Happy Halloween! Learning with the Halloween Portable Container
|Written by Gene Quinn
Patent Attorney & Founder of IPWatchdog
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Posted: Oct 31, 2011 @ 5:30 am
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It is one again time to take pause and try and have a little bit of fun patent style. From time to time I like to profile specific patents, so what better way to kill two birds with one stone than to look for holiday themed patents? OK, maybe not your particular cup of tea, but work with me here and get into the spirit (pun intended).
Today is Halloween, as if you didn’t already know or figure out. Wikipedia explains: “Halloween (or Hallowe’en) is an annual holiday observed on October 31, which commonly includes activities such as trick-or-treating, attending costume parties, carving jack-o’-lanterns, bonfires, apple bobbing, visiting haunted attractions, playing pranks, telling scary stories, and watching horror films.”
The holiday patent du jour gives us the opportunity to explore the candy collecting aspects of trick-or-treating. More specifically, U.S. Patent No. 7,594,669 is for a portable container having wheels and a handle. What makes it worthy note on Halloween is that the container itself is either a pumpkin, witch, ghost, goblin, monster, vampire or werewolf. And yes, that is required in the broadest claim, claim 1. The pictures in the patent show a jack-o’-lantern version of the invention.
The exclusive rights granted by a patent are defined by the claims and the claims only, so any discussion of what a patent covers should begin with the claims. Claim 1 says:
1. An apparatus for receiving confections during Halloween guising, comprising:
a frame element including a base portion and a side portion including a first side portion and a second side portion;
a container element including an interior surface defining a receptacle and an exterior surface, wherein said container element is in the form of one from the group of a pumpkin, witch, ghost, goblin, monster, vampire and werewolf;
a securing element, wherein said securing element removeably secures said container element on said base portion between said first side portion and said second side portion of said frame element;
a support element with a first end and a second end, wherein said first end of said support element is attached to said frame element and said second end of said support element is attached to a plurality of wheels; and
a projection element to control said plurality of wheels, said projection element including a proximal end and a distal end attached to said frame element.
Not one to pass up a teaching opportunity, this claim uses a Markush group, so let’s discuss.
The Markush group is indicated by the phrase “contain element is in the form of one from the group of a…” Back in the day there was a prohibition against using the word “or” in a claim. So an applicant named Markush tried to come up with a variable format that was the equivalent of using “or,” only without using the word “or” itself. To do this he recited alternatives in the format: “selected from the group consisting of A, B and C.” See Ex parte Markush, 1925 C.D. 126 (Comm’r Pat. 1925).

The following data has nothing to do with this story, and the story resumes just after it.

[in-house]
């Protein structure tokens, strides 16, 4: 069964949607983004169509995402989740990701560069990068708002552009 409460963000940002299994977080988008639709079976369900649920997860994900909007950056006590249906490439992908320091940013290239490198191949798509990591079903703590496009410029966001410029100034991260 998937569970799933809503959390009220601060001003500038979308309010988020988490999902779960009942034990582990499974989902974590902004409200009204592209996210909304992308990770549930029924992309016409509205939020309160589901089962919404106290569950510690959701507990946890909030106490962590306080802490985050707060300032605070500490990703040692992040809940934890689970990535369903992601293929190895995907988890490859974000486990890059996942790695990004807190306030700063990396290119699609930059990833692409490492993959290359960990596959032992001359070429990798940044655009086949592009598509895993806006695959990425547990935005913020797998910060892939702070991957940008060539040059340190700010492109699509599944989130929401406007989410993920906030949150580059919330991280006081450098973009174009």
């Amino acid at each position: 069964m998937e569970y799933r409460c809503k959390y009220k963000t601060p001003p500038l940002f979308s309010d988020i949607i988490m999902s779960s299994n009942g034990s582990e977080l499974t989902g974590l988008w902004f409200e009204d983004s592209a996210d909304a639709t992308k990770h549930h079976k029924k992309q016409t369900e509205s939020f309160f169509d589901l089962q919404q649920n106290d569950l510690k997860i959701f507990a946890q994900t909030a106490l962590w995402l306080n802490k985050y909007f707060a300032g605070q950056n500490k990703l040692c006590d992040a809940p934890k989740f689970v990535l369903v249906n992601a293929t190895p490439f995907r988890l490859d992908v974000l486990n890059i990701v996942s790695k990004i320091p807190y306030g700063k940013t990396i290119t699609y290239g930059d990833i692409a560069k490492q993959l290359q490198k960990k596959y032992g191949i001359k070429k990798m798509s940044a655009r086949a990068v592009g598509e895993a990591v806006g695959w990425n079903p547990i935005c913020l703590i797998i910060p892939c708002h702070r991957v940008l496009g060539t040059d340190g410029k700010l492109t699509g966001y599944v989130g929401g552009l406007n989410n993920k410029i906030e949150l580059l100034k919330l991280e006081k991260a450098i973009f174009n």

Today many people wishing to claim in the alternative will still use the traditional Markush format, but since the USPTO has to accept this contrived alternative phraseology they also now allow “wherein R is A, B, C, or D.” In fact, the following phrases were each held to be acceptable in In re Gaubert, 524 F.2d 1222, 187 USPQ 664 (CCPA 1975): “made entirely or in part of”; “at least one piece”; and “iron, steel or any other magnetic material.”
The members of the Markush group (A, B, and C in the example above) generally belong to a recognized physical or chemical class, but it is enough for the members of the group to possess at least one property in common. Here the Markush group is used to say that the container itself can be either a pumpkin, witch, ghost, goblin, monster, vampire or werewolf. If you were interested copying this invention without directly infringing all you would have to do is use a different container.
Markush groups are favored in chemical and pharmaceutical claims because of the large number of possible combinations. Claims employing a Markush group are, however, fragile. For example, let’s say that a portable Halloween container was known to exist and the point of novelty was the container configurations. If one of the listed container configurations, say the werewolf, were known in the prior art that would mean that claim 1 would extend to cover the prior art, making the claim invalid. This is not such a big deal when noticed during prosecution because you can amend the claim to narrow it to something that does not overlap with the prior art. After the claim is issued, however, it is a bigger deal because even though only one possible alternative would overlap with the prior art the entire claim would be invalid.